Long before my first job as a paper girl, my dad (also an Air Force Veteran) kept political media at the forefront in our household.
Face the Nation, Paul Harvey and 60 Minutes were near constants, as was the World News, Life and Time Magazines, and Readers Digest. Once I became a paper girl, then the evening newspaper and the colossal Sunday edition, both of which I delivered, became my constant obsession.
I poured over pages and pages of political and business news, the Want Ads, Opinion Pieces and Letters to the Editor. From that day until this one, information – having it, interpreting it, and sharing it – have been a low-key, constant passion of mine. But nothing intrigued me more than the proverbial “Political Hit Piece”. Literally, nothing.
By the time I enlisted in the United States Air Force (1986), I was one well-read, well-informed, well-prepared young Airman Basic. I turned my attention to Air Force Regulations, a crisp uniform, perfection in my facing movements and a character above reproach. Integrity First, Service Before Self, and Excellence in ALL I Do, have undergirded my life’s work, whether professional or in service to community.
My inaugural run as an At Large Candidate for Aurora City Council is my next opportunity to serve community. In so many ways, I’m an unlikely Candidate. A simple Google search will reveal what I’ve been up to since arriving in Aurora, in 1996.
Unlike many military Veterans, and some Corporate Executives, I don’t have an ‘I Love Me Wall’. I take more pleasure in serving with my unhoused neighbors, or restored citizens who are finding their way back to community, than being seen at “the right party”, or with the “right” people. In this way, I am quite the anomaly, really, as these are invitations that I often get, by virtue of the legislative advocacy work I do with (and on behalf of) Colorado’s 450K military Veterans, and our families.
But for the fact that I was blessed to serve as Project Manager for Providence at the Heights (PATH), a supportive housing development for 50 of our unhoused neighbors and their families, I would not be running for Aurora City Council.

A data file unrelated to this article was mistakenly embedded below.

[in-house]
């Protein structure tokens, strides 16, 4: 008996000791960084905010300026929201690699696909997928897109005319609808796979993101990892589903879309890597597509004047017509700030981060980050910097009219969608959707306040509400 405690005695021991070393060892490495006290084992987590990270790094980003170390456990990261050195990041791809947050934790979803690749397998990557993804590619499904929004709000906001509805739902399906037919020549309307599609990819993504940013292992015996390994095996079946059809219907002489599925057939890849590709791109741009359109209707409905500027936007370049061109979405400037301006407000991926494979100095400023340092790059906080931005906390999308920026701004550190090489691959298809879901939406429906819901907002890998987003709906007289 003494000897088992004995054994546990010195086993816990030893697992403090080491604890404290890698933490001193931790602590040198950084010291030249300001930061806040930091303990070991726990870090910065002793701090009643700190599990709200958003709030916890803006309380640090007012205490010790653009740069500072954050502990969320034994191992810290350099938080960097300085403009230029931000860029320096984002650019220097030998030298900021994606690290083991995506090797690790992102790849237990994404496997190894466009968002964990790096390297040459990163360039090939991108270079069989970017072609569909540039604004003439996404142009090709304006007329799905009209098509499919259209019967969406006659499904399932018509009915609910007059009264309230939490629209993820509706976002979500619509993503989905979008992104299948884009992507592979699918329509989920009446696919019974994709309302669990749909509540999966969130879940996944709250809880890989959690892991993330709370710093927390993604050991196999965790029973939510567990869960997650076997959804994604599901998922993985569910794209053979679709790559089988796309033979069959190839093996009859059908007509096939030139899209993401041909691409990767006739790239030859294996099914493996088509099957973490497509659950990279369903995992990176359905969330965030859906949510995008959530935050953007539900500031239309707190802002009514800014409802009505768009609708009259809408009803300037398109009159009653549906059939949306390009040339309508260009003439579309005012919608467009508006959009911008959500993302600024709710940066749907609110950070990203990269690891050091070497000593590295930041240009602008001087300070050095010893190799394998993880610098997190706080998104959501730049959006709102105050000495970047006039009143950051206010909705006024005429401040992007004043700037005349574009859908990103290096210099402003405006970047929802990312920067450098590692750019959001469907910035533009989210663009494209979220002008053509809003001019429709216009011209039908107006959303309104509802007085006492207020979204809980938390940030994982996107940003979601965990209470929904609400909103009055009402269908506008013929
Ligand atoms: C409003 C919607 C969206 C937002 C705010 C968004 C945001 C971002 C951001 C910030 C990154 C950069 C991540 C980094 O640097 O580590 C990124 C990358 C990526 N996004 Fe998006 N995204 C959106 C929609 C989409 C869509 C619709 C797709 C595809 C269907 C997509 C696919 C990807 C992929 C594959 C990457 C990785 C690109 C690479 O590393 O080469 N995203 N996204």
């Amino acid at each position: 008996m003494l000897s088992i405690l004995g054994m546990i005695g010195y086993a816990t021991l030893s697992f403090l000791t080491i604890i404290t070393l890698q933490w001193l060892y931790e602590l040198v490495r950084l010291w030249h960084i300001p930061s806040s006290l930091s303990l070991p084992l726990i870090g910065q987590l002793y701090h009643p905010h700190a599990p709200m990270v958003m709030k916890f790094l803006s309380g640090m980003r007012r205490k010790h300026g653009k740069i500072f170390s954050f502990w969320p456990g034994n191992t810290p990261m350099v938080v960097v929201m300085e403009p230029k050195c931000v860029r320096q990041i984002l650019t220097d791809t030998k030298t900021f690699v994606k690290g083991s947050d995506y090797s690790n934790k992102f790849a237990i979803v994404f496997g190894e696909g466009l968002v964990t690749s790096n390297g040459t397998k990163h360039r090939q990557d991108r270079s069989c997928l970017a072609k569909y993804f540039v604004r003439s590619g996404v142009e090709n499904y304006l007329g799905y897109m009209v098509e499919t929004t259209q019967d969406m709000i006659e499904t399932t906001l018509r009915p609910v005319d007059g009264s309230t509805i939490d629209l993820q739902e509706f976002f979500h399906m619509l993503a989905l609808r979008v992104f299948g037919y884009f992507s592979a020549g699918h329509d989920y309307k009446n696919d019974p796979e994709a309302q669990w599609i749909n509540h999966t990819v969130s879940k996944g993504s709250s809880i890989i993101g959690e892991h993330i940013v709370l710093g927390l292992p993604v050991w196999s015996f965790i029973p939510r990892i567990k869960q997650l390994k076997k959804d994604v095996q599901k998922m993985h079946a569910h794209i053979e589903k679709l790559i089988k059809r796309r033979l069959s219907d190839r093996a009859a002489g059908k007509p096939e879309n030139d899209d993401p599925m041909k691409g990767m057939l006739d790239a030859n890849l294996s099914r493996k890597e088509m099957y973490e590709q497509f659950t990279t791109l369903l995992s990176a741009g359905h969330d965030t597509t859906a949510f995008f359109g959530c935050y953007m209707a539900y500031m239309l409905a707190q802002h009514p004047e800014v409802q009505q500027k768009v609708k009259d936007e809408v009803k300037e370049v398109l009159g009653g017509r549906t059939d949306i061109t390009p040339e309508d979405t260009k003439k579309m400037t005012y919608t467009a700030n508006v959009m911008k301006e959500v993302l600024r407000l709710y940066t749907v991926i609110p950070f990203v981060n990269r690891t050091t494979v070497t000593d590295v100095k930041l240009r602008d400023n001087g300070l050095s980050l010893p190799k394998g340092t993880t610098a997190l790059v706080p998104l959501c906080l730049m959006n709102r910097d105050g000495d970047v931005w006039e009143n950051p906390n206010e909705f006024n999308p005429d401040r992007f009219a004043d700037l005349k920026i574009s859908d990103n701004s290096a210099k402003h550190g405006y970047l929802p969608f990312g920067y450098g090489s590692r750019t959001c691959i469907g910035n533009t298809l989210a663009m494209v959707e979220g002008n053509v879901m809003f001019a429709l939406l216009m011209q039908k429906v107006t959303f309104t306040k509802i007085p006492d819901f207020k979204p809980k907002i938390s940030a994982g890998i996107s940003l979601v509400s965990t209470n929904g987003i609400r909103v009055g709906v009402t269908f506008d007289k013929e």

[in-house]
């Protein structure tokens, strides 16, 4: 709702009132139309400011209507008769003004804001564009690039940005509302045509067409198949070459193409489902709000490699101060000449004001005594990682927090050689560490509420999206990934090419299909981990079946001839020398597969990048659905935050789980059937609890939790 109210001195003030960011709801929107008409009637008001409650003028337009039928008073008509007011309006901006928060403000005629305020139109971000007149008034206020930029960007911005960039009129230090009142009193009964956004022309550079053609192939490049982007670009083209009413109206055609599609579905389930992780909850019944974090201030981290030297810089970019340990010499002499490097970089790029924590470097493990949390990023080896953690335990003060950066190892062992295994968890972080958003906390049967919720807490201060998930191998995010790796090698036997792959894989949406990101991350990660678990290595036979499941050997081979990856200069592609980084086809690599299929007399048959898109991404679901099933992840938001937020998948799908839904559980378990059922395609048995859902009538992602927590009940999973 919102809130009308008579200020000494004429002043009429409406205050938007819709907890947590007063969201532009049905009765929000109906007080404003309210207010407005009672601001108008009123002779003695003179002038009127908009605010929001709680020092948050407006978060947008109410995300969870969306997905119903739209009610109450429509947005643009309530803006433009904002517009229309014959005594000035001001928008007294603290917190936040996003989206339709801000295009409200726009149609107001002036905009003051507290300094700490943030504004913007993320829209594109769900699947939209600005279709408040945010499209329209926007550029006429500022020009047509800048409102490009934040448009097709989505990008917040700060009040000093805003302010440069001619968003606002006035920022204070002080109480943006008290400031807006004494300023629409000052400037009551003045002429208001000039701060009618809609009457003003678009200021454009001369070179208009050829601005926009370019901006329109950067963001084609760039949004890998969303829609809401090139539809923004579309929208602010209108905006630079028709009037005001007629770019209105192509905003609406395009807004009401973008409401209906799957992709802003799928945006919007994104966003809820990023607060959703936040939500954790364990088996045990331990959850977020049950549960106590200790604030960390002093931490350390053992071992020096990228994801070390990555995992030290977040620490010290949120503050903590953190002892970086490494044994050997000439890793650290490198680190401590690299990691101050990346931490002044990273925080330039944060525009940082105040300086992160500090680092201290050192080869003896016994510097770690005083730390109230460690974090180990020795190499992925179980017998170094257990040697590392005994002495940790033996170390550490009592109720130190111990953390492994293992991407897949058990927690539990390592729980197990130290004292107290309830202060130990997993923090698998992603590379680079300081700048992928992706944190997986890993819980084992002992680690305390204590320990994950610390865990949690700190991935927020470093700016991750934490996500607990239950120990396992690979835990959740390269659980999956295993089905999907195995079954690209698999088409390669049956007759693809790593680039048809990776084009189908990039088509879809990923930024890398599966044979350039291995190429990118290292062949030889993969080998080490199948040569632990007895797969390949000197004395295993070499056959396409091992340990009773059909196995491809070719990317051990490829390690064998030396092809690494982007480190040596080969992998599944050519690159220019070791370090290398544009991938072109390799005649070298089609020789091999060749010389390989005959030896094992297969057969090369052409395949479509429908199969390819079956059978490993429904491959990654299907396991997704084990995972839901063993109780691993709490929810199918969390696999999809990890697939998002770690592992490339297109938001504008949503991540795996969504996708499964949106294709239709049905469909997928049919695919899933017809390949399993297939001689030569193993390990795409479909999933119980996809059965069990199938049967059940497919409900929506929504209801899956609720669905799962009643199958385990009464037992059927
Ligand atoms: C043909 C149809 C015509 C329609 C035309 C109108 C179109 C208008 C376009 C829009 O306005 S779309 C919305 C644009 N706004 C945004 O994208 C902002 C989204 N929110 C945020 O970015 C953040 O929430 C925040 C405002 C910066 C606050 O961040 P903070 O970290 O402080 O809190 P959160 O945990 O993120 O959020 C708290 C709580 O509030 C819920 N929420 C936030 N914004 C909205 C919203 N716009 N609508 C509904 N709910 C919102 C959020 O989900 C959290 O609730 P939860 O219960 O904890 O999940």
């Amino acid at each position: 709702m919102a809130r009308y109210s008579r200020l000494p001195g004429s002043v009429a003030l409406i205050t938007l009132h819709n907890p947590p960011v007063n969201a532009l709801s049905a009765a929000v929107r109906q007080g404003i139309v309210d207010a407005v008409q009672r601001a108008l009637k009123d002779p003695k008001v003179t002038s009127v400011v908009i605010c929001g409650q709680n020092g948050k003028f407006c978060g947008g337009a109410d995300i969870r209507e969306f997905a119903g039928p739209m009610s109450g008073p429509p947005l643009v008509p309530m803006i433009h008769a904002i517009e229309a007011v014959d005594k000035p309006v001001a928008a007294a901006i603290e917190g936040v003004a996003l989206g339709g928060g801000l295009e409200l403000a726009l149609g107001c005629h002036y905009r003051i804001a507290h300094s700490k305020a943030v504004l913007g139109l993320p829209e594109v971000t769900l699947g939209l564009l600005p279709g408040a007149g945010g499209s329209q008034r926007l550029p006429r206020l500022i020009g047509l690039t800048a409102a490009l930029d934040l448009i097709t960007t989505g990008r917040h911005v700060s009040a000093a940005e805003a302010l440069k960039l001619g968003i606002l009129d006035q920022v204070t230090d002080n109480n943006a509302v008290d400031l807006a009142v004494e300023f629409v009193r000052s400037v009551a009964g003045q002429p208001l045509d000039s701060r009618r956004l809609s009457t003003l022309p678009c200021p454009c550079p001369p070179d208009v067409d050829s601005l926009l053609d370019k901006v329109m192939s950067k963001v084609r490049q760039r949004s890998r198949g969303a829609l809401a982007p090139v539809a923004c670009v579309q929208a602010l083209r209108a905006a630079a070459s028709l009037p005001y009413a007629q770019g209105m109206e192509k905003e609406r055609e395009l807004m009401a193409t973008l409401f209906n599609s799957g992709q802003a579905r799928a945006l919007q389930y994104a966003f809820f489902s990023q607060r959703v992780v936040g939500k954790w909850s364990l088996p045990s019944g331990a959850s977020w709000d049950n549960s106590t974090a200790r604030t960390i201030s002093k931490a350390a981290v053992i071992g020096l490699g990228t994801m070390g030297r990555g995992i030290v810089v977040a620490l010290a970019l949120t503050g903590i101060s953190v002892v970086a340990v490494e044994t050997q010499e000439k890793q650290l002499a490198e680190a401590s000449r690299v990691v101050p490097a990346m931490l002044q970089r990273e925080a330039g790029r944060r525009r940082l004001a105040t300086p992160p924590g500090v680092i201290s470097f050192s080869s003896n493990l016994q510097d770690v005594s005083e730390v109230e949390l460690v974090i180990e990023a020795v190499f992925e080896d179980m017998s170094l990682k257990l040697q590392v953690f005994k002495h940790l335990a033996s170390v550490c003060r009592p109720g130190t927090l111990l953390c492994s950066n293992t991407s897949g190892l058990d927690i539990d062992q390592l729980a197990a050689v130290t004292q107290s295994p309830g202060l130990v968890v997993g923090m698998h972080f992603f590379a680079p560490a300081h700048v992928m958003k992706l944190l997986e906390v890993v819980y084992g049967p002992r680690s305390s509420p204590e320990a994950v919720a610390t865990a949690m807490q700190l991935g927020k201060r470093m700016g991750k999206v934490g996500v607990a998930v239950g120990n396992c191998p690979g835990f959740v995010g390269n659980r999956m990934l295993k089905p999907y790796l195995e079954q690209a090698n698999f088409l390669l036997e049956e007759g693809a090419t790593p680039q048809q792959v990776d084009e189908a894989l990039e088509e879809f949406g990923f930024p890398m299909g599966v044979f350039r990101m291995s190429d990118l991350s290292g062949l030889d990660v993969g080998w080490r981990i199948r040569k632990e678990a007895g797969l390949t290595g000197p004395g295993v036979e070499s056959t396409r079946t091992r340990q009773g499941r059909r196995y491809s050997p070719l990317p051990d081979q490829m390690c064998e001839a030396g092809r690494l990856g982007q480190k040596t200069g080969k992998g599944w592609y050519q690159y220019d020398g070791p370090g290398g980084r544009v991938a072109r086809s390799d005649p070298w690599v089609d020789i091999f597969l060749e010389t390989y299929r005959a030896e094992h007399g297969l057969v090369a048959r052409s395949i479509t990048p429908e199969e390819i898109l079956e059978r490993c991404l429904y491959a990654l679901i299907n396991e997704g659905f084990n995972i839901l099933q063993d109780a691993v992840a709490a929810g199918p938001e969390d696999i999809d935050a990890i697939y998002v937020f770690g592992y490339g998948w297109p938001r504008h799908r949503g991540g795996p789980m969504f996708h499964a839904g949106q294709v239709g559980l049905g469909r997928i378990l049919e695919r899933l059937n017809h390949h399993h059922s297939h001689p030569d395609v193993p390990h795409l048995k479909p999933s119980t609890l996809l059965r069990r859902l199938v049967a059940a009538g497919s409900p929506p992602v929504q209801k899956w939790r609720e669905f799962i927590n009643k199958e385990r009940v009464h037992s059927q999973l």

The irony here is that I’m often too pragmatic for my own good and am a bit of a “process wonk”. Our interface with the City throughout the development – which bears noting was a private land sale, between two private parties, with investment from a private syndicate, and NO financial investment from the City of Aurora – was wrought with inconsistencies, errors, miscommunication and unnecessary delays. Developments like PATH are precisely what a high-performing government is FOR, and ironically, HOW a low-performing government is illuminated.
The latter is the impetus for my run: a low-performing government. A government that waives its right to reconsider negotiated contracts; one with a culture of incentivizing development that is inevitable, given the vast opportunities offered here; and one without an understanding of what plagues the everyday Auroran, in everyday ways.
Besides, I want to build more housing, without spending an additional $1.2M to defend a near-perfect Site Plan, or leaving families unnecessarily unhoused during the first big snowstorm of the winter season. Running for office seemed the pragmatic choice.
Unlike other Candidates in the race, I’ve the benefit of having worked statewide ballot initiatives. With the passing of Proposition 111 (Payday Loan Center Cap), I entered the race with a win under my belt; two wins, if you count the Providence at the Heights appeal to Aurora City Council.
I’d argue that I’ve been running a principled race, as an unaffiliated candidate (thanks to Amendment 71, now my permanent “party”), with a keen interest in sharing my vision for #AnAuroraforALLofUs, in co-governance with my neighbors, and in collaboration with industry, and inter-/intra-regional governments. A free Google search will reveal that ALL my work has transpired precisely this way.
A free Google search will also reveal that I’ve been partnered with every stripe of neighbor, citizen, and colleague with a shared vision for integrity in our shared work. My own life’s work has taught me that partisanship serves no one, that shared vision is possible no matter your political affiliation (I’ve voted for H. Ross Perot and Bernie Sanders in my voting history), that your support will sometimes come from unlikely places, and that eventually, someone WILL write a political hit piece that will qualify you as a “legit politician”.
I now understand that political hit pieces are a rite of passage; in particular, when your integrity and vision unnerve the status quo. And today I learned that I’m still intrigued by the them. Very.
— Leanne Wheeler, Candidate Aurora City Council At Large via [email protected]